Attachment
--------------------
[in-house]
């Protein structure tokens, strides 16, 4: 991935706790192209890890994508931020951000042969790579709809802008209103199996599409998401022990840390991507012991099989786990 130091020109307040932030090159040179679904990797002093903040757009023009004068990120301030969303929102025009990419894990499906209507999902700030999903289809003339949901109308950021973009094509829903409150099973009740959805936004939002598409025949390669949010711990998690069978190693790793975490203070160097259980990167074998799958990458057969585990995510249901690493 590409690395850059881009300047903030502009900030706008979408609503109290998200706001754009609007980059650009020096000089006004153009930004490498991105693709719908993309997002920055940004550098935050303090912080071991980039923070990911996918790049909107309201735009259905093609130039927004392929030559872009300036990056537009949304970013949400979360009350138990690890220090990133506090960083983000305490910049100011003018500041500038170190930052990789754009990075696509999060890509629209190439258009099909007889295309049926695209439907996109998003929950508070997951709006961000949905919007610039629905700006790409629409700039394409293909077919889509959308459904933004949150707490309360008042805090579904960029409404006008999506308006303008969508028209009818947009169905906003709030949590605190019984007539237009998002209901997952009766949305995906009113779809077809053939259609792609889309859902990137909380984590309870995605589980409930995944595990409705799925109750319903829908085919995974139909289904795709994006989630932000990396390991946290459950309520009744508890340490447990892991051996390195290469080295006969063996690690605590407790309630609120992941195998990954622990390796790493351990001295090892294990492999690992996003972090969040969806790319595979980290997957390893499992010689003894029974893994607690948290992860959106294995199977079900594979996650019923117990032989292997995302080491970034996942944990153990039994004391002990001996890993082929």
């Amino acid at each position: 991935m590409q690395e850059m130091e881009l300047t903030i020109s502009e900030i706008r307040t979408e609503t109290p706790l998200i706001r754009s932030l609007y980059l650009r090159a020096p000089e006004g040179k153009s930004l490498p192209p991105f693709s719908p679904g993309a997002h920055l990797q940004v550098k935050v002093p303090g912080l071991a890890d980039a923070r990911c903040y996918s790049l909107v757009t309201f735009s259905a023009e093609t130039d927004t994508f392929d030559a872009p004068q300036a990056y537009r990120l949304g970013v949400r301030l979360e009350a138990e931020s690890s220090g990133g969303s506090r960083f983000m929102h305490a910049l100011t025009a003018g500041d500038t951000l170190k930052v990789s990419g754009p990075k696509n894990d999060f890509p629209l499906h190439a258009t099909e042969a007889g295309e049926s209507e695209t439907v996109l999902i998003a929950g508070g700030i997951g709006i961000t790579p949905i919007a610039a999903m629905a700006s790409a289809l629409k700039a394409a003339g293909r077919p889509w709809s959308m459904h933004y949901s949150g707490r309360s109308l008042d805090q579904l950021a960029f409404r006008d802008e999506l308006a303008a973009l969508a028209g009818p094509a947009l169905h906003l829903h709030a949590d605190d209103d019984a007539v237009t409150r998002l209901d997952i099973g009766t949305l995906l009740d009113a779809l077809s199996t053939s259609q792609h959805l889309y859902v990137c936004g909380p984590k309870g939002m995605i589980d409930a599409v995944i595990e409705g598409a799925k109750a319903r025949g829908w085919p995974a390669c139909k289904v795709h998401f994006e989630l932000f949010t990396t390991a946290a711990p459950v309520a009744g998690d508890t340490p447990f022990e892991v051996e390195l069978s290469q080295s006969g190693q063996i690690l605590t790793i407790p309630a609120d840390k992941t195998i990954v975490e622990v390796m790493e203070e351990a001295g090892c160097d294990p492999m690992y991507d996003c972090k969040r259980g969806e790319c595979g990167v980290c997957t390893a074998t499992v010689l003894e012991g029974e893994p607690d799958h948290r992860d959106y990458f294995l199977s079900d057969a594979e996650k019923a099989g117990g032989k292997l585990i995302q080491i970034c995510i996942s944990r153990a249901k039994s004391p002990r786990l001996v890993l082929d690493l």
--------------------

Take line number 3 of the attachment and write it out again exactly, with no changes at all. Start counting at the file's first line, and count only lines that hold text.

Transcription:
């Amino acid at each position: 991935m590409q690395e850059m130091e881009l300047t903030i020109s502009e900030i706008r307040t979408e609503t109290p706790l998200i706001r754009s932030l609007y980059l650009r090159a020096p000089e006004g040179k153009s930004l490498p192209p991105f693709s719908p679904g993309a997002h920055l990797q940004v550098k935050v002093p303090g912080l071991a890890d980039a923070r990911c903040y996918s790049l909107v757009t309201f735009s259905a023009e093609t130039d927004t994508f392929d030559a872009p004068q300036a990056y537009r990120l949304g970013v949400r301030l979360e009350a138990e931020s690890s220090g990133g969303s506090r960083f983000m929102h305490a910049l100011t025009a003018g500041d500038t951000l170190k930052v990789s990419g754009p990075k696509n894990d999060f890509p629209l499906h190439a258009t099909e042969a007889g295309e049926s209507e695209t439907v996109l999902i998003a929950g508070g700030i997951g709006i961000t790579p949905i919007a610039a999903m629905a700006s790409a289809l629409k700039a394409a003339g293909r077919p889509w709809s959308m459904h933004y949901s949150g707490r309360s109308l008042d805090q579904l950021a960029f409404r006008d802008e999506l308006a303008a973009l969508a028209g009818p094509a947009l169905h906003l829903h709030a949590d605190d209103d019984a007539v237009t409150r998002l209901d997952i099973g009766t949305l995906l009740d009113a779809l077809s199996t053939s259609q792609h959805l889309y859902v990137c936004g909380p984590k309870g939002m995605i589980d409930a599409v995944i595990e409705g598409a799925k109750a319903r025949g829908w085919p995974a390669c139909k289904v795709h998401f994006e989630l932000f949010t990396t390991a946290a711990p459950v309520a009744g998690d508890t340490p447990f022990e892991v051996e390195l069978s290469q080295s006969g190693q063996i690690l605590t790793i407790p309630a609120d840390k992941t195998i990954v975490e622990v390796m790493e203070e351990a001295g090892c160097d294990p492999m690992y991507d996003c972090k969040r259980g969806e790319c595979g990167v980290c997957t390893a074998t499992v010689l003894e012991g029974e893994p607690d799958h948290r992860d959106y990458f294995l199977s079900d057969a594979e996650k019923a099989g117990g032989k292997l585990i995302q080491i970034c995510i996942s944990r153990a249901k039994s004391p002990r786990l001996v890993l082929d690493l």